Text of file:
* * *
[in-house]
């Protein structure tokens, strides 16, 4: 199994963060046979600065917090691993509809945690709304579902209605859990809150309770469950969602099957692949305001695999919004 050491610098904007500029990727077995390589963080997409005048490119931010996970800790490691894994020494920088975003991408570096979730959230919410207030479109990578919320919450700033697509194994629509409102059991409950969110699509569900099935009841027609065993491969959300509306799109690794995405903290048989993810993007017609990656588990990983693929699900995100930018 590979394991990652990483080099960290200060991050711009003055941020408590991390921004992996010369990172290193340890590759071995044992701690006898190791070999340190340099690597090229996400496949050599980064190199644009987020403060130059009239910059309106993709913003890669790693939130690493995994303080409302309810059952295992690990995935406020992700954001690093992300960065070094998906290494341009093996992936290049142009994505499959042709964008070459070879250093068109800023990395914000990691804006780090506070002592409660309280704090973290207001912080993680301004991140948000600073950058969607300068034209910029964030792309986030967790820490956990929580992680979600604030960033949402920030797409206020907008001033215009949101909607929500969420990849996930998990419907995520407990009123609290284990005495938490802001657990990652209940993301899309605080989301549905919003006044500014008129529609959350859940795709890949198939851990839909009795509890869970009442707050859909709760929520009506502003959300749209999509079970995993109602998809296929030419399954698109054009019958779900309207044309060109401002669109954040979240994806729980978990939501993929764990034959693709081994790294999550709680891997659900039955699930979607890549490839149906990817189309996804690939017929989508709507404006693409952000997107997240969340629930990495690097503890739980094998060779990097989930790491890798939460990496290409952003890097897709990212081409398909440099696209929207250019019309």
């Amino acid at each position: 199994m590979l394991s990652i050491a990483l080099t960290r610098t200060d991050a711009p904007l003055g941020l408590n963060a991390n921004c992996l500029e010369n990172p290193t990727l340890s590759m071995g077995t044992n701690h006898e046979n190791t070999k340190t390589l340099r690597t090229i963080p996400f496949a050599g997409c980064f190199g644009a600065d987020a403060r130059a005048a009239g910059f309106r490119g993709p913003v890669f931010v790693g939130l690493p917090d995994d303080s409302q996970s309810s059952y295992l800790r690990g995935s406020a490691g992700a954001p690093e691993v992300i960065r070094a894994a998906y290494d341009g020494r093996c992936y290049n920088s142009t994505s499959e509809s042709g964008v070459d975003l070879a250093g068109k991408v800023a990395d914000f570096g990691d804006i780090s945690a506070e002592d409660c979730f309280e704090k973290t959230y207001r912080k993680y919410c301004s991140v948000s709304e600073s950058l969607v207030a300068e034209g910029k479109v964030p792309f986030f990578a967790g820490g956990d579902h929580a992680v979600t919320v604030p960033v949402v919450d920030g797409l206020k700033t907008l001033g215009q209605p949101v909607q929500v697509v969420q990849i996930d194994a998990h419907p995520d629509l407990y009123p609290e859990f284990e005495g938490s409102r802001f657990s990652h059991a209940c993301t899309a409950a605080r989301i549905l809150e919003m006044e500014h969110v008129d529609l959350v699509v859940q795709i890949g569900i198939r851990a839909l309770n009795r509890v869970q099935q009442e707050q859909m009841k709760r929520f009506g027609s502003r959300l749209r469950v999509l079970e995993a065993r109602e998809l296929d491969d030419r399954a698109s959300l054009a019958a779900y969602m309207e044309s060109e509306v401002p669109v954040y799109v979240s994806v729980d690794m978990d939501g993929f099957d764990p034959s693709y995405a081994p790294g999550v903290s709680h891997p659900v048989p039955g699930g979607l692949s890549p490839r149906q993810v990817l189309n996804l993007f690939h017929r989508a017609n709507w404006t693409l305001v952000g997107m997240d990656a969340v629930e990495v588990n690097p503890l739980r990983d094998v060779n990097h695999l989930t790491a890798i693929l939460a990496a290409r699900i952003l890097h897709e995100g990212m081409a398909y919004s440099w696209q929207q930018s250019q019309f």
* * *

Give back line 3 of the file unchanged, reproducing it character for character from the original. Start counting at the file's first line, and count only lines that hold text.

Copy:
């Amino acid at each position: 199994m590979l394991s990652i050491a990483l080099t960290r610098t200060d991050a711009p904007l003055g941020l408590n963060a991390n921004c992996l500029e010369n990172p290193t990727l340890s590759m071995g077995t044992n701690h006898e046979n190791t070999k340190t390589l340099r690597t090229i963080p996400f496949a050599g997409c980064f190199g644009a600065d987020a403060r130059a005048a009239g910059f309106r490119g993709p913003v890669f931010v790693g939130l690493p917090d995994d303080s409302q996970s309810s059952y295992l800790r690990g995935s406020a490691g992700a954001p690093e691993v992300i960065r070094a894994a998906y290494d341009g020494r093996c992936y290049n920088s142009t994505s499959e509809s042709g964008v070459d975003l070879a250093g068109k991408v800023a990395d914000f570096g990691d804006i780090s945690a506070e002592d409660c979730f309280e704090k973290t959230y207001r912080k993680y919410c301004s991140v948000s709304e600073s950058l969607v207030a300068e034209g910029k479109v964030p792309f986030f990578a967790g820490g956990d579902h929580a992680v979600t919320v604030p960033v949402v919450d920030g797409l206020k700033t907008l001033g215009q209605p949101v909607q929500v697509v969420q990849i996930d194994a998990h419907p995520d629509l407990y009123p609290e859990f284990e005495g938490s409102r802001f657990s990652h059991a209940c993301t899309a409950a605080r989301i549905l809150e919003m006044e500014h969110v008129d529609l959350v699509v859940q795709i890949g569900i198939r851990a839909l309770n009795r509890v869970q099935q009442e707050q859909m009841k709760r929520f009506g027609s502003r959300l749209r469950v999509l079970e995993a065993r109602e998809l296929d491969d030419r399954a698109s959300l054009a019958a779900y969602m309207e044309s060109e509306v401002p669109v954040y799109v979240s994806v729980d690794m978990d939501g993929f099957d764990p034959s693709y995405a081994p790294g999550v903290s709680h891997p659900v048989p039955g699930g979607l692949s890549p490839r149906q993810v990817l189309n996804l993007f690939h017929r989508a017609n709507w404006t693409l305001v952000g997107m997240d990656a969340v629930e990495v588990n690097p503890l739980r990983d094998v060779n990097h695999l989930t790491a890798i693929l939460a990496a290409r699900i952003l890097h897709e995100g990212m081409a398909y919004s440099w696209q929207q930018s250019q019309f």